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with wild energy.

blest
dear
die

Ere the
Ere the
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vengeance came

March 1841.

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On the 21 String.

for the Violin and Piano Forte. 6

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THE RUSSIAN OFFICER
THE VICEROY
THE LOST ONE
THIERS
MANUFACTURES AND AGRICULTURE
TURBULENCE IN IRELAND.
STORIES OF MY FOSTER-FATHER; No. I.--THE BATTLE OF WATERLOO
STANZAS, TO * * *
NATIVE MUSIC OF IRELAND
MUSIC, viz.
IRISH AIR, No. X.- “ THE LITTLE FIELD OF BARLEY."

No. XI.-“ALL POR DIVERSION."
No. XII. “ THE MIDNIGHT FIFER."
No. XIII._" TAE Rocky Road.”

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DUBLIN:

SAMUEL J. MACHEN, 8, D'OLIER-STREET.

MDCCCXLI.

TO CORRESPONDENTS.

All communications for the Editor of the Citizen must, in future, be addressed to the care of Mr. MACHEN, 8, D'OLIER-STREET, who has been appointed our sole publisher.

Advertisements and Books for Review to be forwarded to the same.
We cannot undertake to return short pieces, either prose or poetry.

Contributions intended for insertion in the succeeding Number must be forwarded on or before the 7th instant.

In consequence of an accident, we have been obliged this month to depart from the usual arrangement of our articles.

for the same reason we are compelled to defer reviews and notices of many interesting works which we have received, among which are “The Green Book," "Fennell's Natural History,” “Galbraith's Virgil,” “ Anatomy of the Affections,” &c. &c. They shall all receive due attention next month.

We are greatly obliged to “R." and have endeavoured, at some inconvenience to ourselves, to show our sense of it. We have received the conclusion of his story. It makes only seven chapters in all, instead of nine, as he has numbered them.

We have received some very voluminous contributions, and must entreat the indulgence of our correspondents, as we have not yet had time to read them. Those whose addresses we have, shall receive answers by post.

Printed by Webb and Chapman, Great Brunswick-street, Dublin.

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A SECOND PASSAGE FROM THE JOURNALS OF S. A. ESQ.

A Russian government steamer, in which I him; he was, moreover, a very pleasant had contracted for my passage, was to sail companion, full of youth, hope, and high from the Bosphorus, bound to Odessa, at the professional enthusiasın, with the manners hour of three o'clock in the afternoon; and and information of a thoroughbred gentlecircumstances having detained me in Con- man. His age might be about seven-andstantinople somewhat later than I had anti- twenty, three years of which he had spent cipated, I reached Tophana just in time to in travel, during which period he had visee the only boat within hail about to start sited England, France, most of the south of apparently for the steamer, with a single Europe, and a great part of America. passenger. It wanted but a few minutes of Having, on his return home, entered the the appointed hour and the Turk, who bore army, he had been complimented with a mismy carpet-bag and a small trunk, having sion of some delicacy and importance to the previously learned my destination, under- Porte, which had succeeded perfectly to his look, at a sign from me, to explain to the wishes. At present, with a thousand pleasant caiquemen, who were preparing to depart, anticipations of home and of the gratificathe urgency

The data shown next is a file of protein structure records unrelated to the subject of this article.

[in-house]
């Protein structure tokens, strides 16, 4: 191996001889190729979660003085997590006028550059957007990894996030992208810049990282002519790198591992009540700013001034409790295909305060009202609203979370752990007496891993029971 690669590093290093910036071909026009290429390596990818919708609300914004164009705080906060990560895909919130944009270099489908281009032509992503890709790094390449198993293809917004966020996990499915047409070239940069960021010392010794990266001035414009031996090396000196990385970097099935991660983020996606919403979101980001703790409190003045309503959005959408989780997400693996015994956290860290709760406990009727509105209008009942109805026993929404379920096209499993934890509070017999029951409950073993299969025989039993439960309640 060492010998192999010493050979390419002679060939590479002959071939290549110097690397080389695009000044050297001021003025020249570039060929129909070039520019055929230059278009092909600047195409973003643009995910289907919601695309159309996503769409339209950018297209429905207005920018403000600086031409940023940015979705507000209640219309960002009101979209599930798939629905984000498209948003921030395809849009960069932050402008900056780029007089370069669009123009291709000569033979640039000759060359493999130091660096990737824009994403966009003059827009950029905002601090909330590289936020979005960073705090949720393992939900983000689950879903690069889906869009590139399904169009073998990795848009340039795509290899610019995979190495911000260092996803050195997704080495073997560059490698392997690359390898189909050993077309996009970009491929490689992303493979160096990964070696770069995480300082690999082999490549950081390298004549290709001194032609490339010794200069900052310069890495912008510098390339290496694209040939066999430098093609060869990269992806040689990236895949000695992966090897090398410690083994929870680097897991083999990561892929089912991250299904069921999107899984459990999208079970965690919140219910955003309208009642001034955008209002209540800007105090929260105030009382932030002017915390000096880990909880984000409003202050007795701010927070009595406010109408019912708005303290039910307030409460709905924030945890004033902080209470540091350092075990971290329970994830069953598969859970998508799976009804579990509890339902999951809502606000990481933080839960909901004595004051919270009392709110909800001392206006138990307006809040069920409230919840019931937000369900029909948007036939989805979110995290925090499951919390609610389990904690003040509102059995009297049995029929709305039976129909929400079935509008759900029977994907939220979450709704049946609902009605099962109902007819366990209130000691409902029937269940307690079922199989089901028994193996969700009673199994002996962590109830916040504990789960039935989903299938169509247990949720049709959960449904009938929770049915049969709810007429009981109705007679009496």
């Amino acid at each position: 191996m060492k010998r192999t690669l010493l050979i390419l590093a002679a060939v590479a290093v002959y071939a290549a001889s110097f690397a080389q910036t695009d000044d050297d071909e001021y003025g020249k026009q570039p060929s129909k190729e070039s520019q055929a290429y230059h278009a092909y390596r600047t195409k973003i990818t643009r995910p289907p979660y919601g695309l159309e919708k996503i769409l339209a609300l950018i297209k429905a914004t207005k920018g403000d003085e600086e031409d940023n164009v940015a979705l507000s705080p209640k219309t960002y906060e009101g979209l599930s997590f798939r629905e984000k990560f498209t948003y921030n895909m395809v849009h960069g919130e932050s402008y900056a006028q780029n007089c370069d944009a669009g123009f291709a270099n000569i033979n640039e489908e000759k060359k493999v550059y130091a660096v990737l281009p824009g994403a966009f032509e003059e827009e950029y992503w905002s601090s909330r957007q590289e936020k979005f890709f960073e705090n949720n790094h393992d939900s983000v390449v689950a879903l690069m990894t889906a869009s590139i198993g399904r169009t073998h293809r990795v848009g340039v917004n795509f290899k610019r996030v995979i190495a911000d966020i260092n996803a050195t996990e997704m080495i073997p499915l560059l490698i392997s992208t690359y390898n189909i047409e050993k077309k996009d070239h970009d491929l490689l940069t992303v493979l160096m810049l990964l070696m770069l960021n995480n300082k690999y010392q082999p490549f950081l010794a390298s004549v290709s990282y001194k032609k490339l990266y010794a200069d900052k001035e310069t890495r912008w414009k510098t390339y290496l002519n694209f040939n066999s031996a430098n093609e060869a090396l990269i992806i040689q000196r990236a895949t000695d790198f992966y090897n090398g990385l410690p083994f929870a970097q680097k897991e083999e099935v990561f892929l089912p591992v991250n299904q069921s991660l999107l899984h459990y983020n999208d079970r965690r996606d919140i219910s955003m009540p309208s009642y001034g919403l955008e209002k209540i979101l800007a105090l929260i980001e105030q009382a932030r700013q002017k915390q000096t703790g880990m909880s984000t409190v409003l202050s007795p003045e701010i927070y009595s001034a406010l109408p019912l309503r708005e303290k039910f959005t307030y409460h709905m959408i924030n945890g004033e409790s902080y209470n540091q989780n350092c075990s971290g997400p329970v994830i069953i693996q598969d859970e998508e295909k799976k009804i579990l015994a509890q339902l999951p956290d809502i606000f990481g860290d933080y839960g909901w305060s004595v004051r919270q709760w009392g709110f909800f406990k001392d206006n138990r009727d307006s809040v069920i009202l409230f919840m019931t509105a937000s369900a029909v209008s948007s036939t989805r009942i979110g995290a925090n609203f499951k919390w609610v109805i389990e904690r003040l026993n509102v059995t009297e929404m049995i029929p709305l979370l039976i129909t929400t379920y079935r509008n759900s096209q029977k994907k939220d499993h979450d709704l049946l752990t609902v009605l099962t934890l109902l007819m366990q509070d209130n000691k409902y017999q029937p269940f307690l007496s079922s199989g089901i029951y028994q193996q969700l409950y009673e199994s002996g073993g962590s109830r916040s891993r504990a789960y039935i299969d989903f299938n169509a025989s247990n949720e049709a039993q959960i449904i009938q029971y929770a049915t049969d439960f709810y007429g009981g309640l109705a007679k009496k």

of
my case.

He had scarcely tion which this, his first successful effort, commenced his communication, however, would afford those who awaited him there, when the person who sat in the stern of the he gave full fling to a naturally cheerful boat stood up, and addressing me in French, spirit, and, long before we had concluded asked me if he could assist me with a cast our voyage, had become an established faon board the steamer, whither he himself vourite with, I believe, every man in the was bound. My answer was of course in boat; although in that assemblage were inthe affirmative, and in twenty minutes more cluded almost all climes and creeds, Turk, we not only stood on her deck, but had the Jew, and Christian-Greeks, Africans, Auspleasure of feeling her dash gallantly up the trians, Italians, and a John Chinaman, with Bosphorus, at a rate which enabled us to his son of about twelve years old, looking gain only a bird's eye view of the many like one of the little squat figures on an Inbeauties both of art and nature which bound dian screen or tea-caddy. its banks, and sent us spinning and wallop- After an agreeable voyage (considering ing past the Giant's Mountain into the tur- that the sea we rolled on was the Euxine,) bid waters of the ever treacherous Euxine. of seventy-three or four hours, we dropped

The accident which led to the temporary our anchor at the quarantine mole, and in acquaintance between myself and the indi- an hour or two more found ourselves ushered vidual who had accommodated me, perpe-| through a very handsome gate into a very tuated it. He was a young Russian officer, charming demesne, tastefully laid out and returning from Constantinople, whither he carefully kept, up, whose broad and pleasant had been on government business, and, as paths we walked leisurely, surrounded by a among the strange medley on board the guard, until we stopped before a line of steamer, he was the only person who spoke building, into the large hall of which we English, I was the more inclined to cling to were ushered. Here, after some prelimi.

VOL. III. NO, XVIII.

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